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Travel / Tours / England / Canterbury
Visit Canterbury
  Roman Museum
  St Martin's Church
  St Augustine's Abbey
  Canterbury Cathedral
  Canterbury Tales
  Christopher Marlowe
  Canterbury Castle
  Old Weaver's House
  Museum of Canterbury
  West Gate
  Tours and river trips
  Further information


Some of the attractions within Canterbury

(pocket guide book)
Publisher: Thomas Cook Publishing
Date: April 2011
The Neat and Nippy Guide to Canterbury
(guide book)
Author: Alan Major
Publisher: SB Publications
Date: December 2004
The Cathedral and City of Canterbury
(guide book)
Author: John Brooks
Publisher: Jarrold Publishing
Date: April 1998
Canterbury and Kent Groundcover
(photo guide to Canterbury and surrounding area)
Author: Geraint Tellem
Publisher: Jarrold Publishing
Date: April 2002

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The town of Canterbury grew in Roman times because of its position on one of the trade routes to London.
The Romans built a wall around the town in the 3rd century to defend it against attacks by Saxons: the medieval wall that can be seen today was built on top of the old Roman one. The Romans brought Christianity to the area in the 4th century, but paganism (a type of religion which worships many different gods) became established in the region after the Romans left.

You can find out more about the town's early history by visiting the Roman Museum in Butchery Lane, which includes the site of an excavated Roman house.

Entrance to the
Roman Museum

Mosaic at the entrance (made in 2000: "MM" in Roman numerals).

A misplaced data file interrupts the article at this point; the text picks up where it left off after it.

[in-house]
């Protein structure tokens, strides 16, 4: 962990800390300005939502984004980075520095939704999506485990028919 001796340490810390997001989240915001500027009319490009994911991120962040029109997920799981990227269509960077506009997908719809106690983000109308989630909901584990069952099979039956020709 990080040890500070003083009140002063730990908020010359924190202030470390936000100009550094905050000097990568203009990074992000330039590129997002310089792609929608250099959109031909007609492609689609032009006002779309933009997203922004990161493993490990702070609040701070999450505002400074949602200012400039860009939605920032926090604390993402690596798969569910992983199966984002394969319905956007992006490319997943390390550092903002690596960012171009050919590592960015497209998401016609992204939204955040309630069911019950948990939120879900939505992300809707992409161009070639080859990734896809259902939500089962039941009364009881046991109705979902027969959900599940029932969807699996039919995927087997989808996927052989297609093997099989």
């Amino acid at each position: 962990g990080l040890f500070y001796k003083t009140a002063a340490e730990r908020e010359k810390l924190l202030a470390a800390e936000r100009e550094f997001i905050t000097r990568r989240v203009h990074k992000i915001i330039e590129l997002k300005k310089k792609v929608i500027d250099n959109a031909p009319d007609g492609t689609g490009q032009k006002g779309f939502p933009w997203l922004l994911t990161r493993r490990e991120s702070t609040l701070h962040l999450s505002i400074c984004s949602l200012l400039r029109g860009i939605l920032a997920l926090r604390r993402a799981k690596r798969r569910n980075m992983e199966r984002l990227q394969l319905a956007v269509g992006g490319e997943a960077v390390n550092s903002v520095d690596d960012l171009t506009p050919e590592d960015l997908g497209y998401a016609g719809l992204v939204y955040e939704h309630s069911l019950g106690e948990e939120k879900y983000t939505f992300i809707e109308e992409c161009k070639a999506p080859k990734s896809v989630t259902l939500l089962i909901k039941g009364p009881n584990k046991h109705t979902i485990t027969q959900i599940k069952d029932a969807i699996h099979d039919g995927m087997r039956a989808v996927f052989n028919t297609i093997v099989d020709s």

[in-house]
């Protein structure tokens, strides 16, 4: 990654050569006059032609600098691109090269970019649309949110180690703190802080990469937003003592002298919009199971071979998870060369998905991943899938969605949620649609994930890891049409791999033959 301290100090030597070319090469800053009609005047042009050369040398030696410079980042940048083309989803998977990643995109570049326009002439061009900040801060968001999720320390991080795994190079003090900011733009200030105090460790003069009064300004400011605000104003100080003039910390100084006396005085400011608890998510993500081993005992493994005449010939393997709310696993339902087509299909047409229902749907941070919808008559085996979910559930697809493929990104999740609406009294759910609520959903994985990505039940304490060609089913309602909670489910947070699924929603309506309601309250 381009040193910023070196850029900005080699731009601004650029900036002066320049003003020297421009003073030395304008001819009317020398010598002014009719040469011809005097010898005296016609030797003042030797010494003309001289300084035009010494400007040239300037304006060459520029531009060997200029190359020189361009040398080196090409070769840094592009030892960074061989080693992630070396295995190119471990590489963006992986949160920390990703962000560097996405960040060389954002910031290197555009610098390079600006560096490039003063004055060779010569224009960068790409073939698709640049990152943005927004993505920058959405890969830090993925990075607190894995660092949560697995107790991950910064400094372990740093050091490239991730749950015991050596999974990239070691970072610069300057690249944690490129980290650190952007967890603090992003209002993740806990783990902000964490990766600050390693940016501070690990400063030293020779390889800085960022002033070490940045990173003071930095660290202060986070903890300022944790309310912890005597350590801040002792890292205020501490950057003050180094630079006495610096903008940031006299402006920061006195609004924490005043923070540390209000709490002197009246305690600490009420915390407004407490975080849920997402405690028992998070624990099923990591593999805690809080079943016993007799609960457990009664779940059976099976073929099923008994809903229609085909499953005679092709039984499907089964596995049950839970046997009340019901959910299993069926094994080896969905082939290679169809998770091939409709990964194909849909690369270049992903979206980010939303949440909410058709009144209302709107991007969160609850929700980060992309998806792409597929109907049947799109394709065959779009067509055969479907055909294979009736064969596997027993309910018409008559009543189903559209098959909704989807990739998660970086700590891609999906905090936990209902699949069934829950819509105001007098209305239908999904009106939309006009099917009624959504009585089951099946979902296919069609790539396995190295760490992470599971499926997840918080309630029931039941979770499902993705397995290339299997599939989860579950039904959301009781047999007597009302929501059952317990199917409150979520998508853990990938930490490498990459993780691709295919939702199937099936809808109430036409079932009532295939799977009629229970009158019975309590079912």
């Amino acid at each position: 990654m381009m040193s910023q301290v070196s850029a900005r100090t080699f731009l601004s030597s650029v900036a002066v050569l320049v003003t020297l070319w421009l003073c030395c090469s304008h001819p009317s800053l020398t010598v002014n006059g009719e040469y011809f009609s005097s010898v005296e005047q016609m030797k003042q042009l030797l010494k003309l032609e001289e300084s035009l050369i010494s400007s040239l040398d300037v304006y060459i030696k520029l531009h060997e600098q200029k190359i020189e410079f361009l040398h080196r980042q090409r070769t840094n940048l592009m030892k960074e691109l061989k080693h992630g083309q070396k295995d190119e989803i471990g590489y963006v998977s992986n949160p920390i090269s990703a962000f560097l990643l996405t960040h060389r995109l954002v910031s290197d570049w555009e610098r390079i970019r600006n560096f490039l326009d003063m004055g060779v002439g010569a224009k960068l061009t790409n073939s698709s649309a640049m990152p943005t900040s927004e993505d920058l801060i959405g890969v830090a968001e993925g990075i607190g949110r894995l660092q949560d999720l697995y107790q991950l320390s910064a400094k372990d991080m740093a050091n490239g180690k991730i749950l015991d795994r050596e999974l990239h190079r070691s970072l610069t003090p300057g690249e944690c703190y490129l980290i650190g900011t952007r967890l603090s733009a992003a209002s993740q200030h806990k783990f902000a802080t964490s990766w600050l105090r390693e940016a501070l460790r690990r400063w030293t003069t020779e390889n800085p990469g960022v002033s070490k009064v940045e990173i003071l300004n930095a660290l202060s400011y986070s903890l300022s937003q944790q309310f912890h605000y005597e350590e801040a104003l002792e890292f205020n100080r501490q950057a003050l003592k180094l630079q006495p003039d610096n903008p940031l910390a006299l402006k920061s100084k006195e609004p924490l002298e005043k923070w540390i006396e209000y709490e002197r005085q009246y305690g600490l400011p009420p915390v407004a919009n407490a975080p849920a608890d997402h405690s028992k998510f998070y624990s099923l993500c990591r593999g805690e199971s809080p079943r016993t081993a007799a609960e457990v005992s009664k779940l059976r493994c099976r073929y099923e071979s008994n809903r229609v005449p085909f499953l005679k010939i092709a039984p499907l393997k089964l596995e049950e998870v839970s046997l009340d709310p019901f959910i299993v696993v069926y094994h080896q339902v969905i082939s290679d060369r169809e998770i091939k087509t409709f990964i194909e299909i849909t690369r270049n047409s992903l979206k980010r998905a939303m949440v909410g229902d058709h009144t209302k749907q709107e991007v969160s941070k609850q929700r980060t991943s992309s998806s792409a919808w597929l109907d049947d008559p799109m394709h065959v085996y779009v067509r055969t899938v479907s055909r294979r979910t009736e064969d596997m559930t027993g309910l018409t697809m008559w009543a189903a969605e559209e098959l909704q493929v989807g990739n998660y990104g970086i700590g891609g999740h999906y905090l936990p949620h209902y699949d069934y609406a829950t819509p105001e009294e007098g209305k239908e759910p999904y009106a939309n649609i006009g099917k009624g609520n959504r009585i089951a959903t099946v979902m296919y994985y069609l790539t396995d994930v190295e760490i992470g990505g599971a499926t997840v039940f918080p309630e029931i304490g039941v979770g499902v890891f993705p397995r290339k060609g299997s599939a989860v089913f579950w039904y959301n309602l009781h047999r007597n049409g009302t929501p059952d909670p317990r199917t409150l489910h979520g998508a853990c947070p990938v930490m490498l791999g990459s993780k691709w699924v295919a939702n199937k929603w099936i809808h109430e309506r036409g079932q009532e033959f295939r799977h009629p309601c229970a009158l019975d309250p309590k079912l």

An original Roman mosaic can be seen inside the museum


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In about 590AD Kent was ruled by a pagan king called Ethelbert (at that time England was divided into many small kingdoms). He married Bertha, the daughter of a French king. Bertha was a Christian, and Ethelbert allowed her to worship in a small chapel which had been built by the Romans: St Martin's. In 597 Pope Gregory the Great sent Augustine and 40 monks to England to try to convert the people to Christianity. Ethelbert allowed Augustine to use St Martin's, which was extended.

You can visit St Martin's on North Holmes Road, off Longport (it is about a 15 minute walk east of the city centre, past St Augustine's Abbey). It is a UNESCO "World Heritage" site, and is believed to be the oldest parish church in England that has been in continuous use. Opening times are limited, so check before going. There is no entrance charge, but a donation is welcome.

Front view of the church

Stained glass window

Norman font

"Bertha Regina" (Queen Bertha)

Statue of Bertha

View of Canterbury Cathedral from the church entrance

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Ethelbert converted to Christianity, and he gave Augustine some land in Canterbury on which to build a cathedral and an abbey. St Augustine's Abbey was founded in 598. Canterbury became the centre of the Church in England: the most important religious leader in England still has the title of the Archbishop of Canterbury.

The abbey, which is now a ruin, is on Longport (it is about a 5 minute's walk east from the town centre, on the way to St Martin's Church). It is a UNESCO World Heritage site, managed by English Heritage. You can walk around the ruins and listen to an audio guide (in English, French, German, Spanish or Japanese). There is also a museum which shows some of the objects found on the site by archaeologists.

Entrance to the museum and abbey

Part of the abbey ruins

St Augustine of Canterbury